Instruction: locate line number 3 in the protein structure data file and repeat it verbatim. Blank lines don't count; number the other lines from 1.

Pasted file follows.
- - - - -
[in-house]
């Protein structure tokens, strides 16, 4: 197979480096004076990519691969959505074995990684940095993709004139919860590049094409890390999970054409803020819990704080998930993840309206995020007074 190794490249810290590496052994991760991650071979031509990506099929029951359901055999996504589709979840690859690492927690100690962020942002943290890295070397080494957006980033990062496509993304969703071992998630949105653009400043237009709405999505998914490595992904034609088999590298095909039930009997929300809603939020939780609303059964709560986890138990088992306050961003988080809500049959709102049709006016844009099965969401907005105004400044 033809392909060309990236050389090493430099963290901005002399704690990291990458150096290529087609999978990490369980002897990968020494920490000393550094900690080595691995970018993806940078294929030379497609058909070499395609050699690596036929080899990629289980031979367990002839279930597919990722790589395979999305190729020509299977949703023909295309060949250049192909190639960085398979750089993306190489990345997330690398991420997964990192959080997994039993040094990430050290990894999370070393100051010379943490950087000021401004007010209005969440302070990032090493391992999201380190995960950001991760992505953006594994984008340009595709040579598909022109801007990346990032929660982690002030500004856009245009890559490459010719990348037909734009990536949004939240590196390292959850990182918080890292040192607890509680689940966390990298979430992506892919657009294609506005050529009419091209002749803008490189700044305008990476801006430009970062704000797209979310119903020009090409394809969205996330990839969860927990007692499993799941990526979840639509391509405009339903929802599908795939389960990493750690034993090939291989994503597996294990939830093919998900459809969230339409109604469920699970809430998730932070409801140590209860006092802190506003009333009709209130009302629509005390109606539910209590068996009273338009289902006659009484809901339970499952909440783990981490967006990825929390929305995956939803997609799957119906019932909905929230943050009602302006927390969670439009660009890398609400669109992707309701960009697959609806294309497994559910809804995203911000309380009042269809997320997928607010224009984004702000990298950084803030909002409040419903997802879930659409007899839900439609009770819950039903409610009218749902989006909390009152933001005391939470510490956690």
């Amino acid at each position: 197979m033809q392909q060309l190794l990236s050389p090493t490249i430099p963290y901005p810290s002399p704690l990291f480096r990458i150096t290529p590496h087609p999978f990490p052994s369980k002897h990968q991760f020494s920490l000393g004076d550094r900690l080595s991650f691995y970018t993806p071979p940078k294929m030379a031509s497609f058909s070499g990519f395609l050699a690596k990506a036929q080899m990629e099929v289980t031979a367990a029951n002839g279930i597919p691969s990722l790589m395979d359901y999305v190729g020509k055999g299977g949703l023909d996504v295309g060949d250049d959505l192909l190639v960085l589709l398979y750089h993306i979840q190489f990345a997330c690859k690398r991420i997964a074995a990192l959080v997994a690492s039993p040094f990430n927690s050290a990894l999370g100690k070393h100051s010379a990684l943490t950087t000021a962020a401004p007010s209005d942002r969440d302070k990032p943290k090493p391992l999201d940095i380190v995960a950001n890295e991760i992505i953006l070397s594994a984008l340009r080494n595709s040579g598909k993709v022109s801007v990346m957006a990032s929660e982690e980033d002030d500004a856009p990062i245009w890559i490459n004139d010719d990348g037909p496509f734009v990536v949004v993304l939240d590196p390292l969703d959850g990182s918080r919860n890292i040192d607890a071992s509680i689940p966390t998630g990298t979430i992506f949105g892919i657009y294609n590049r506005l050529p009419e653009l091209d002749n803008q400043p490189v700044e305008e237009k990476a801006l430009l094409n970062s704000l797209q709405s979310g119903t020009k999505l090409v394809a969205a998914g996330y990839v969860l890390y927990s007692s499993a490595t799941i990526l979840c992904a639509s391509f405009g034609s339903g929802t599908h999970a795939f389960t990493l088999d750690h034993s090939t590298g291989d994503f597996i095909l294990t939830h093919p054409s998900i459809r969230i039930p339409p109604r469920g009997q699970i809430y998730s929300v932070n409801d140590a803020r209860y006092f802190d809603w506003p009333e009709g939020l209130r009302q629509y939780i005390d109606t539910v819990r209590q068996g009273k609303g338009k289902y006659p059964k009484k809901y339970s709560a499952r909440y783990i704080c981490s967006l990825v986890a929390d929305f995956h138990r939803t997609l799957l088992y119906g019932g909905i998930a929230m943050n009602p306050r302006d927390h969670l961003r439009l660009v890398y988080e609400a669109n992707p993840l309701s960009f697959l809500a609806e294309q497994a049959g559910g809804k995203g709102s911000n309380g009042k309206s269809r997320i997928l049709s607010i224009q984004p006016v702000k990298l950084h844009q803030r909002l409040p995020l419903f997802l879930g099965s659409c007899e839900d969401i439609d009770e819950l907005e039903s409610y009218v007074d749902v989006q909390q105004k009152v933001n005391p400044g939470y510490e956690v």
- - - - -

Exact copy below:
């Amino acid at each position: 197979m033809q392909q060309l190794l990236s050389p090493t490249i430099p963290y901005p810290s002399p704690l990291f480096r990458i150096t290529p590496h087609p999978f990490p052994s369980k002897h990968q991760f020494s920490l000393g004076d550094r900690l080595s991650f691995y970018t993806p071979p940078k294929m030379a031509s497609f058909s070499g990519f395609l050699a690596k990506a036929q080899m990629e099929v289980t031979a367990a029951n002839g279930i597919p691969s990722l790589m395979d359901y999305v190729g020509k055999g299977g949703l023909d996504v295309g060949d250049d959505l192909l190639v960085l589709l398979y750089h993306i979840q190489f990345a997330c690859k690398r991420i997964a074995a990192l959080v997994a690492s039993p040094f990430n927690s050290a990894l999370g100690k070393h100051s010379a990684l943490t950087t000021a962020a401004p007010s209005d942002r969440d302070k990032p943290k090493p391992l999201d940095i380190v995960a950001n890295e991760i992505i953006l070397s594994a984008l340009r080494n595709s040579g598909k993709v022109s801007v990346m957006a990032s929660e982690e980033d002030d500004a856009p990062i245009w890559i490459n004139d010719d990348g037909p496509f734009v990536v949004v993304l939240d590196p390292l969703d959850g990182s918080r919860n890292i040192d607890a071992s509680i689940p966390t998630g990298t979430i992506f949105g892919i657009y294609n590049r506005l050529p009419e653009l091209d002749n803008q400043p490189v700044e305008e237009k990476a801006l430009l094409n970062s704000l797209q709405s979310g119903t020009k999505l090409v394809a969205a998914g996330y990839v969860l890390y927990s007692s499993a490595t799941i990526l979840c992904a639509s391509f405009g034609s339903g929802t599908h999970a795939f389960t990493l088999d750690h034993s090939t590298g291989d994503f597996i095909l294990t939830h093919p054409s998900i459809r969230i039930p339409p109604r469920g009997q699970i809430y998730s929300v932070n409801d140590a803020r209860y006092f802190d809603w506003p009333e009709g939020l209130r009302q629509y939780i005390d109606t539910v819990r209590q068996g009273k609303g338009k289902y006659p059964k009484k809901y339970s709560a499952r909440y783990i704080c981490s967006l990825v986890a929390d929305f995956h138990r939803t997609l799957l088992y119906g019932g909905i998930a929230m943050n009602p306050r302006d927390h969670l961003r439009l660009v890398y988080e609400a669109n992707p993840l309701s960009f697959l809500a609806e294309q497994a049959g559910g809804k995203g709102s911000n309380g009042k309206s269809r997320i997928l049709s607010i224009q984004p006016v702000k990298l950084h844009q803030r909002l409040p995020l419903f997802l879930g099965s659409c007899e839900d969401i439609d009770e819950l907005e039903s409610y009218v007074d749902v989006q909390q105004k009152v933001n005391p400044g939470y510490e956690v």